Adversarial Divorce

If you watched your own parents duke it out in the ’70s or ’80s, this is probably the first type of divorce that pops into your mind. An adversarial divorce, also known as a litigated divorce, is the stereotypical divorce often portrayed on television, with lawyers battling to get their client the biggest slice of the marital pie. Although fewer than three percent of divorces in the United States actually go to trial, the adversarial divorce is the most likely to end in a courtroom.

In this type of contested divorce, each spouse hires an attorney and the couple is not actively involved in the divorce settlement. Rather, the attorneys work on their individual client’s behalf to come up with a final settlement that covers the division of assets, alimony and/or child support, and child custody issues. In this situation, the spouses never have to be in the same room or talk to each other during the divorce process.

The attorneys, not the clients, go through a process of gathering and exchanging information, pulling in expert opinions and working toward a settlement that both parties can agree to. If the attorneys cannot reach this settlement without involving the courts, a judge will decide how to divvy up the marital assets, award spousal and/or child support payments, and dictate the terms of the child custody arrangement.


The adversarial divorce may be the best option for couples with severe power imbalances, for victims of domestic violence, or for couples who cannot agree on any aspect of their divorce settlement.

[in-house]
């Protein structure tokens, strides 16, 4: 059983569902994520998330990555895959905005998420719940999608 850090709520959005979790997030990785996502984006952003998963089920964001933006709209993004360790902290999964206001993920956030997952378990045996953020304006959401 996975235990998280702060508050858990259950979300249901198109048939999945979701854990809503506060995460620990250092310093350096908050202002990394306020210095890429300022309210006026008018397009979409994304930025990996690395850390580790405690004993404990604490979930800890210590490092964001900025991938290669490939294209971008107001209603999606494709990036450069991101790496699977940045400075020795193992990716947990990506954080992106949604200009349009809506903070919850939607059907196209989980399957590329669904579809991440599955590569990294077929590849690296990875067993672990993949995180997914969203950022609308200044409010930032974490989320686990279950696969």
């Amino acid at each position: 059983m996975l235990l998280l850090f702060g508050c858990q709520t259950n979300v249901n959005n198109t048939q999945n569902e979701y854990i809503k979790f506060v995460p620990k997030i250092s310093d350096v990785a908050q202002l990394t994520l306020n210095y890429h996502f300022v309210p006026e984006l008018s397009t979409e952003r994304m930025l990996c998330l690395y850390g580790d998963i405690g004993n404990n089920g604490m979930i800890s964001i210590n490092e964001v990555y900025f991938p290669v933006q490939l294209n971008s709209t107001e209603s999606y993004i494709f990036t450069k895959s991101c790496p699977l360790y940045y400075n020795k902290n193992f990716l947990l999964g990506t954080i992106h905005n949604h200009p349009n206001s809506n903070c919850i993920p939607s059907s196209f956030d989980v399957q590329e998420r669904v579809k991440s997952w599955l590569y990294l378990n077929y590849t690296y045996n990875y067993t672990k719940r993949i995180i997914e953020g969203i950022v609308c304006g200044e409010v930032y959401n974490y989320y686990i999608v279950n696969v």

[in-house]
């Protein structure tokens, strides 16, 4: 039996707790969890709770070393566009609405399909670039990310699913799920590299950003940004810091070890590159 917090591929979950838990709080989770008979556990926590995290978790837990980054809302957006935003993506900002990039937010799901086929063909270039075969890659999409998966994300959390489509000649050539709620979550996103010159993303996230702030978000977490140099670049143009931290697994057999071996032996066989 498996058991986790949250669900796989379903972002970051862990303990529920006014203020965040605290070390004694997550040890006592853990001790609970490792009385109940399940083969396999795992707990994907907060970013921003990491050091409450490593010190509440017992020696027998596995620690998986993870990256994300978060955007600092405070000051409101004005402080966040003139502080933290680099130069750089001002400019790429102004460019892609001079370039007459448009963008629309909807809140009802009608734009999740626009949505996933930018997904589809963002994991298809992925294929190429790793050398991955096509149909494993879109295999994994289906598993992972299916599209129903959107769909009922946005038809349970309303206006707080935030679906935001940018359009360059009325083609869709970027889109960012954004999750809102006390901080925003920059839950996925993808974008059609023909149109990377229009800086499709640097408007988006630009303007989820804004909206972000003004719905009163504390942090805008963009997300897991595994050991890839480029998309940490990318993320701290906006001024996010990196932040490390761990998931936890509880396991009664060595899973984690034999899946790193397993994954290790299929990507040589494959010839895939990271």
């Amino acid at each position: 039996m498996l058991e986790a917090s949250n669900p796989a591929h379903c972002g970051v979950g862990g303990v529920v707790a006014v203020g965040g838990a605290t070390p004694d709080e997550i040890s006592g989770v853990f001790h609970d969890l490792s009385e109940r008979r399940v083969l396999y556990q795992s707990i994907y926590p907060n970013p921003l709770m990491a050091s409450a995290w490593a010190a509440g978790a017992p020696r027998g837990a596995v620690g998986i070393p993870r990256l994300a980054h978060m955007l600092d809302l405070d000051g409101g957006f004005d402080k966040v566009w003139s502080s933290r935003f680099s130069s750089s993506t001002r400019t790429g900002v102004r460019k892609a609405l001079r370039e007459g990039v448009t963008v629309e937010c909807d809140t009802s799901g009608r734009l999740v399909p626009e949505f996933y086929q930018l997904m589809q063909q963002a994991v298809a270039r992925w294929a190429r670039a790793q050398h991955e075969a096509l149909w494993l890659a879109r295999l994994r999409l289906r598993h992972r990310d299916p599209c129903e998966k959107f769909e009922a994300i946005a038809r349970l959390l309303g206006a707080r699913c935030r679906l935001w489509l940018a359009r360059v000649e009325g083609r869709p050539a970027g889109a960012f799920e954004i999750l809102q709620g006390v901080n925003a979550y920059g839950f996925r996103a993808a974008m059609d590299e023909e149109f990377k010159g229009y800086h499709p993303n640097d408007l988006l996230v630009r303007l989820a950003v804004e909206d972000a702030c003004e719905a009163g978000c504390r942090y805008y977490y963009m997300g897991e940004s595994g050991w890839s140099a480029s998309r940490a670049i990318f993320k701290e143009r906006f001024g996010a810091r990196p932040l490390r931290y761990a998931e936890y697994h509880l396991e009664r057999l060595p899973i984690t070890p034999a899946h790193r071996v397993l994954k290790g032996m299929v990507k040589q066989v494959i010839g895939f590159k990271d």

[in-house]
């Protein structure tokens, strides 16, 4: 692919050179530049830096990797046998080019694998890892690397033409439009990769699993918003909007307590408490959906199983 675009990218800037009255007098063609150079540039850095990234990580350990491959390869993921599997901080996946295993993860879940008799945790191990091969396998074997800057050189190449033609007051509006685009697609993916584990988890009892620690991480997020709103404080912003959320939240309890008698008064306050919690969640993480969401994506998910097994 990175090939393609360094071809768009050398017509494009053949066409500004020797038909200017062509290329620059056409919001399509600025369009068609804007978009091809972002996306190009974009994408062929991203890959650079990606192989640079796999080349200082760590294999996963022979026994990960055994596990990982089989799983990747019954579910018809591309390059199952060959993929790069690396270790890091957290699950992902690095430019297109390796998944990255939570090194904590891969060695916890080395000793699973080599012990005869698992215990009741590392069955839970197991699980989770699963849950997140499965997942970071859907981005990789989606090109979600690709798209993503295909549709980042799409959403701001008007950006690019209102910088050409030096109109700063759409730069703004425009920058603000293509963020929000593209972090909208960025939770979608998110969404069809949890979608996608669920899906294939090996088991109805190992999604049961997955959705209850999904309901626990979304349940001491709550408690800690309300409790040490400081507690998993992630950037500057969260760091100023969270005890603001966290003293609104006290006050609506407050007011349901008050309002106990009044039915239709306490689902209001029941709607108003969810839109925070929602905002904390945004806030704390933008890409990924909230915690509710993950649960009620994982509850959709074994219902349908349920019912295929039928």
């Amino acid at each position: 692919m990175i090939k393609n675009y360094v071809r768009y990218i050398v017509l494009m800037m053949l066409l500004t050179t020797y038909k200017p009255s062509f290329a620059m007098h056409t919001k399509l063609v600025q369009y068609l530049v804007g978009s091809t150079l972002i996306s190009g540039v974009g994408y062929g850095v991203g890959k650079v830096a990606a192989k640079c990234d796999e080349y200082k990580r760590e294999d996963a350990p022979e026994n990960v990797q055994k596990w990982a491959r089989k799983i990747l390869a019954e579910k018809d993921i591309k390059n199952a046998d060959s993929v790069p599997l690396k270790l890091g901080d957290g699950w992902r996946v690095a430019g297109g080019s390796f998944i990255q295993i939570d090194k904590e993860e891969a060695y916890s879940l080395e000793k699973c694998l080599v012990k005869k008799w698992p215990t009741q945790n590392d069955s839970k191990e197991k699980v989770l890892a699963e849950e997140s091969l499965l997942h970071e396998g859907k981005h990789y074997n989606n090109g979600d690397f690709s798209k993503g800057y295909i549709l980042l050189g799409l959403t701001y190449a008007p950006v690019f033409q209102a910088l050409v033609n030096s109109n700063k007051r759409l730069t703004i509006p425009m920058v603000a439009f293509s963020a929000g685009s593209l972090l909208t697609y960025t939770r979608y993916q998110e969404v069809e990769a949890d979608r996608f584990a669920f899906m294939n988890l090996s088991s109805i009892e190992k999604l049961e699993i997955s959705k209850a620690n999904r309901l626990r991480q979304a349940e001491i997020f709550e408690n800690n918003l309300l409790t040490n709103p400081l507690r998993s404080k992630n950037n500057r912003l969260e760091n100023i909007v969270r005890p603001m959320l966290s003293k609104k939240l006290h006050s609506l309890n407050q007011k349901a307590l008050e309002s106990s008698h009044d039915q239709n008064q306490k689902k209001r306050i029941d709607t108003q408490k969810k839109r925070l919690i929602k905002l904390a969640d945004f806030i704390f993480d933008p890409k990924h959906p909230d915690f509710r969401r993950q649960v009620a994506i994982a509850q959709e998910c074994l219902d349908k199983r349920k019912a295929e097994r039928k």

Casey Hatton, a San Francisco-area attorney and now a Wevorce trainer, has represented several clients involved in adversarial divorce cases and says many couples are in a situation that demands a litigated divorce. “In cases where there is a huge inability to negotiate — if one spouse is violent or mentally ill — an adversarial divorce is probably the best option,” Hatton says. “But most people don’t fall into that category. Most people are going to be able to come up with some type of agreement.”

In fact, when it came time for her own divorce, Hatton chose the adversarial route. “My case was one of the cases that needed the [divorce court] system,” Hatton says. “Because there could be no meaningful negotiations between us, this approach worked for me.”


Although it may be the only option for couples that are unable to negotiate with one another, the adversarial divorce comes with high financial and emotional costs.

As its name implies, adversarial divorce pits spouses against one another. Couples go from “partners” to “adversaries” and an already tense situation can become unbearable. Studies show that these types of high-conflict divorces can have an extremely negative effect on the couple’s children, placing them at a higher risk of behavioral and academic problems. Additionally, an adversarial divorce can ruin other relationships in your life, as extended family members and mutual friends feel like they are being forced to “pick sides” during your divorce battle. ;